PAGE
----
A servo gauge is used on a tank containing a liquid. The gauge utilizes a displacer suspended on a support wire or tape which is wound on a storage wheel. The storage wheel is balanced by a counterweight. Any change in liquid level results in an imbalance which causes a servo motor to energize and rotate the wheel to bring the counterweight and displacer back into balance. The change in level is determined by counting the steps of motor operation. The changes in level are determined using the relationship between length and steps of motor operation. The level gauge is operable to continually correct calculation to compensate for changes in wire length per turn of the spool.
Numerous types of process instruments are available for measuring level, such as level in a tank. One such instrument is a displacement servo gauge. A servo gauge uses a counterweight or spring to balance the weight of a displacer. The displacer is suspended on a cable from a drum. The drum is coupled to the spring or counterweight. The spring or counterweight is selected so that an equilibrium condition exists when the displacer is at the top surface of the liquid. A change in the liquid level causes a corresponding change in the counterforce to move the gauge out of balance. Upon sensing such an imbalanced condition, a servo motor rotates the drum to raise or lower the displacer, as is necessary, until the gauge is again in balance. Rotational movement of the motor, which represents movement of the drum and thus the cable and displacer, is sensed to calculate the change in level.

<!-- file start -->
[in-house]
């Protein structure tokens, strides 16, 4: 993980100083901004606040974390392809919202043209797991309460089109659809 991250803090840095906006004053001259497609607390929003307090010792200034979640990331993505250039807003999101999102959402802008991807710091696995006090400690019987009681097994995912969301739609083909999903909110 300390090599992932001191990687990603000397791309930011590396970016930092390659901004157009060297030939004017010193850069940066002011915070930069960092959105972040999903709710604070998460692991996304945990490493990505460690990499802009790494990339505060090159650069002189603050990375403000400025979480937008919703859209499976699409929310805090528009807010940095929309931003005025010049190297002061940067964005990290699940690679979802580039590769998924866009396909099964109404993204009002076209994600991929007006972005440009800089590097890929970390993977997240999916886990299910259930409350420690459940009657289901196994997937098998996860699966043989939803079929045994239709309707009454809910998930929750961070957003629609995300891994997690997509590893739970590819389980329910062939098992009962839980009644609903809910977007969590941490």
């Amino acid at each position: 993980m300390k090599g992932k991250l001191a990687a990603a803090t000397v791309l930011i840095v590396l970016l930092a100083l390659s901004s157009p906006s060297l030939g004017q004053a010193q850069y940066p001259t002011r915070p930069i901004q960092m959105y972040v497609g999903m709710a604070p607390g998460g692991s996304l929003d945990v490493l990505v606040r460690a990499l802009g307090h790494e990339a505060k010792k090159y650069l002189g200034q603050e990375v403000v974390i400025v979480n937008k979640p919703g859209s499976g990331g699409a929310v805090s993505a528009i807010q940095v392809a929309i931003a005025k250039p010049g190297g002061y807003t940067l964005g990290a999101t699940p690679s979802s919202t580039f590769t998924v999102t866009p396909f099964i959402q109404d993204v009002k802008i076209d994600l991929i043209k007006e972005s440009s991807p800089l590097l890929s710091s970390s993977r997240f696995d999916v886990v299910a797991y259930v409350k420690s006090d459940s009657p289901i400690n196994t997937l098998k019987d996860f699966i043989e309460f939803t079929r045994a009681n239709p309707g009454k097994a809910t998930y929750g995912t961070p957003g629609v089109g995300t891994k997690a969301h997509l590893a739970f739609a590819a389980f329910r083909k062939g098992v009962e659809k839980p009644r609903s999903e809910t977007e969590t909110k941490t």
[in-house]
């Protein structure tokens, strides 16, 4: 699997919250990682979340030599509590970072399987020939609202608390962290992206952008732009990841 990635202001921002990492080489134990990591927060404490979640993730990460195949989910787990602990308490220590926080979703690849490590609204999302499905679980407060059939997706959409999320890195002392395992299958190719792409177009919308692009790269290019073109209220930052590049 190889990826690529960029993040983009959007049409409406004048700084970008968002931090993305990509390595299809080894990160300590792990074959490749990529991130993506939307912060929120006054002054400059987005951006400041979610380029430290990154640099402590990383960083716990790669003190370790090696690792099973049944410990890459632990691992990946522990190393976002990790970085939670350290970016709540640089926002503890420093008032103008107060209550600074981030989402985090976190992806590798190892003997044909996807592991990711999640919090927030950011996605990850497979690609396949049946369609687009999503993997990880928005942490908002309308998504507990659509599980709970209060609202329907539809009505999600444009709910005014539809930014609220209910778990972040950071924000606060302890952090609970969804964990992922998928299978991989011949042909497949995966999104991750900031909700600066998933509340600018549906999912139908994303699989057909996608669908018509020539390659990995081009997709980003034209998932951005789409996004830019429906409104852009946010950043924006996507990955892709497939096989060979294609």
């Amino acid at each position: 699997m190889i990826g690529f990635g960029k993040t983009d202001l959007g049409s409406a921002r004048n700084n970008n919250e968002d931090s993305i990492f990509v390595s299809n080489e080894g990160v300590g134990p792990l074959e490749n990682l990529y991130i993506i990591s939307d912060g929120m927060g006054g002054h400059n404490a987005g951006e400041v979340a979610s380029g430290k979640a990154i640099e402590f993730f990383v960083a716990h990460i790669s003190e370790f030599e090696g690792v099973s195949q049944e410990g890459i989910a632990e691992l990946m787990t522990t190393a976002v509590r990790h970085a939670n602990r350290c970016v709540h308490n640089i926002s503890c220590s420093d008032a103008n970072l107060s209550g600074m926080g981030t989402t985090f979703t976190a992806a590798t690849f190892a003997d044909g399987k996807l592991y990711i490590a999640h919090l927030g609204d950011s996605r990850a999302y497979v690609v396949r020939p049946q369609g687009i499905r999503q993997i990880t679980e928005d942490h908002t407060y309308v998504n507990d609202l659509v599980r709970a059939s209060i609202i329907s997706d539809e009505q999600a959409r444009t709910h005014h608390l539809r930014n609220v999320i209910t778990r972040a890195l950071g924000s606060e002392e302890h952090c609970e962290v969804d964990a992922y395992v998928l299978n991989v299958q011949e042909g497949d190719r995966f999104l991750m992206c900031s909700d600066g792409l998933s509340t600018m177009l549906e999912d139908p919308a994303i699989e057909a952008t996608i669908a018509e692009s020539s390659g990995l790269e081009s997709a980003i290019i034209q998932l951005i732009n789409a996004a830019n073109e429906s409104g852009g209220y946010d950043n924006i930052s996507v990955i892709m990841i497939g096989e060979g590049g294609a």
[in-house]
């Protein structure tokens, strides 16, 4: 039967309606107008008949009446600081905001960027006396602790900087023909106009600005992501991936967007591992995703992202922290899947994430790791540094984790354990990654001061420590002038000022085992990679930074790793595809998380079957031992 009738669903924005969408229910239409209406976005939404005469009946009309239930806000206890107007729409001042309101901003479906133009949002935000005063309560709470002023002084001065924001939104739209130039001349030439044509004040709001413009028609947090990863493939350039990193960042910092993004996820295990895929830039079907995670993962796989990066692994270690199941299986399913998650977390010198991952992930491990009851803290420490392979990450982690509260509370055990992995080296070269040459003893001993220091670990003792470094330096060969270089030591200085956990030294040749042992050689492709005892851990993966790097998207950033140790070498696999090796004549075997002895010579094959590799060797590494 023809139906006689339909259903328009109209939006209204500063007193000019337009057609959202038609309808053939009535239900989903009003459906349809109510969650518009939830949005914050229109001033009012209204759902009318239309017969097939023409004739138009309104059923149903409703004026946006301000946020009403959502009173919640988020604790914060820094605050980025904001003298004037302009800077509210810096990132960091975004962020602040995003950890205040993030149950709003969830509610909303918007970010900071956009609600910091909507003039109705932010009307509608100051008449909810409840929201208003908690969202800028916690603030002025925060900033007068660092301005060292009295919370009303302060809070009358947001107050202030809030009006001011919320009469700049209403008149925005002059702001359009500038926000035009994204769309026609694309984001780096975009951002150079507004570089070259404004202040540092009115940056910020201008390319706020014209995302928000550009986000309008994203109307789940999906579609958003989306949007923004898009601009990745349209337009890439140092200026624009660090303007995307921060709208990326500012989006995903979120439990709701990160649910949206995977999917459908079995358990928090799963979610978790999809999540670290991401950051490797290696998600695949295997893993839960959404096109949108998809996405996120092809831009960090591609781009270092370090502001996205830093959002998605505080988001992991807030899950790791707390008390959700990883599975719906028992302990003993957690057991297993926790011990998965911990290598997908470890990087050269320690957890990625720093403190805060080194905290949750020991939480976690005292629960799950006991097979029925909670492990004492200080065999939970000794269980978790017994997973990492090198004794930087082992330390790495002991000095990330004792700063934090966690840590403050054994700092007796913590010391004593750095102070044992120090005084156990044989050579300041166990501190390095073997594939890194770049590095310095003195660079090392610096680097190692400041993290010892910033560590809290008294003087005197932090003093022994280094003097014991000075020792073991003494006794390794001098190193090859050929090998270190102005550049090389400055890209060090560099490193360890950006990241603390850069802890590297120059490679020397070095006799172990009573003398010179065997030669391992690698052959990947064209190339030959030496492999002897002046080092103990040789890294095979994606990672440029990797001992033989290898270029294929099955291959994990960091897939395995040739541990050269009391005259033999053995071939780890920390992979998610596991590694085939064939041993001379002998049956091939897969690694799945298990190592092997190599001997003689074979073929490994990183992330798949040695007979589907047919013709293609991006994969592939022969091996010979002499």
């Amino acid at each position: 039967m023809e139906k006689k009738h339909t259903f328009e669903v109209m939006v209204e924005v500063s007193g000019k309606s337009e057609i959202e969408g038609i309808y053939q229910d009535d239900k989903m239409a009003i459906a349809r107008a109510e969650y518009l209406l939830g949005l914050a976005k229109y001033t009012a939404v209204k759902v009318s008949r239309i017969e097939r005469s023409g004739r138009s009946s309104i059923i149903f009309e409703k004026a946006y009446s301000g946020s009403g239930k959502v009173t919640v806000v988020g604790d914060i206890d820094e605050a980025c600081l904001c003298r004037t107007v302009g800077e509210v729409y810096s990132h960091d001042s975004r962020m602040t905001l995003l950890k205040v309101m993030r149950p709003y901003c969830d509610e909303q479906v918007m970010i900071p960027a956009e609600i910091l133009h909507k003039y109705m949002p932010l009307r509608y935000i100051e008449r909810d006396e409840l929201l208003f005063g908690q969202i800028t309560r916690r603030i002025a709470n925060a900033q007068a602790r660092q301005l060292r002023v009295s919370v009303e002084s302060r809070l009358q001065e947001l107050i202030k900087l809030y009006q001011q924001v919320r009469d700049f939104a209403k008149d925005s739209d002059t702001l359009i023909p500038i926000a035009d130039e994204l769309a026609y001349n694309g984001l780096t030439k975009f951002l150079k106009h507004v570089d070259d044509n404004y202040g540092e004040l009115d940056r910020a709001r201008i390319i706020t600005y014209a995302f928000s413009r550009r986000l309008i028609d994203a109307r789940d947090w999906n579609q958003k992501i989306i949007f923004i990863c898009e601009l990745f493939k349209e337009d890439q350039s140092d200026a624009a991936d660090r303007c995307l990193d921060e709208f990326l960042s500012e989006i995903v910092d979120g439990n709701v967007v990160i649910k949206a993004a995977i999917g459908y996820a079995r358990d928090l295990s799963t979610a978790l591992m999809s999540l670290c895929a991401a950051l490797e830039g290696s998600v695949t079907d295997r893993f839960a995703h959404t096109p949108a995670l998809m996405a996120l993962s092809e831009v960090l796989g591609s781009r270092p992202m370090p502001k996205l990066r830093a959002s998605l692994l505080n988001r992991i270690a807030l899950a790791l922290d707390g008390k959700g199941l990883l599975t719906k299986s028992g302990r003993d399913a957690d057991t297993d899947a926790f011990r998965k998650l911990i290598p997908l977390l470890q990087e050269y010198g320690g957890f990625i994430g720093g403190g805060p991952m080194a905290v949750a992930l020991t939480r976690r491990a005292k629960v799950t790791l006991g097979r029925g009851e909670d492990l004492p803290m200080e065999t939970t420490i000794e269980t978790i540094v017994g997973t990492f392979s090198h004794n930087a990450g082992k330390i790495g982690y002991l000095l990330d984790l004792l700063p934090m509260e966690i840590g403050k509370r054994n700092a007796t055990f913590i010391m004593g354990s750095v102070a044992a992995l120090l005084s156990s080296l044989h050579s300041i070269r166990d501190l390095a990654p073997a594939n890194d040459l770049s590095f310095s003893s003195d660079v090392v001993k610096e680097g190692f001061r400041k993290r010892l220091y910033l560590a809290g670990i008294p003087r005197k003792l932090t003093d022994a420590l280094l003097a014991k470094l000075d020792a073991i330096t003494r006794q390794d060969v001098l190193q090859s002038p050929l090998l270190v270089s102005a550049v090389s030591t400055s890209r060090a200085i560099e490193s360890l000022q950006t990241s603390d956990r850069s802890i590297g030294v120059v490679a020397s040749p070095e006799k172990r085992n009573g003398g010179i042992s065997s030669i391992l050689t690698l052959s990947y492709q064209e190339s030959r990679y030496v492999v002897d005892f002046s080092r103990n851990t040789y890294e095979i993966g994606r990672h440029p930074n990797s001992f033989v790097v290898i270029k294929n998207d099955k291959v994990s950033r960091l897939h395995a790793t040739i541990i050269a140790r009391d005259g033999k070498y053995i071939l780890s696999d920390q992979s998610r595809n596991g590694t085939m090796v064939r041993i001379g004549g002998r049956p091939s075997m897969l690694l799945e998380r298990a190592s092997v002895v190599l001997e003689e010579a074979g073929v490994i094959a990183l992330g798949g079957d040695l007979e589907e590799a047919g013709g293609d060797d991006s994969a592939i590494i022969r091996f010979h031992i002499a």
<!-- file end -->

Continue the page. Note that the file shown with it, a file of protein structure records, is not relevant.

Problems have been found associated with prior displacement servo gauges. Particularly, errors in level measurement can occur due to variations in drum diameter, as well as weight of the cable. Specifically, if the cable is wound in multilayers on the drum, then the exact length of cable relating to an increment of rotational movement of the servo motor shaft continually changes. This is due to the difference in circumferential length of the outer layers versus the inner layers when wound on the drum. Further, in the equilibrium state, the applied forces are balanced when the sum of the weight of the cable and the weight of the displacer is equal to the buoyancy force exerted by the liquid and the counterforce of the gauge. The weight of the displacer is a constant. In conventional gauges the counterforce weight is also constant. However, the weight of the tape varies with its extended length, which in turn varies with the liquid level. Thus, with conventional gauges, any change in weight of the tape requires a variation in the buoyancy by changing the penetration of the displacer and the liquid. This change results in an error in the reading of the level of the fluid, reflecting this change of penetration.
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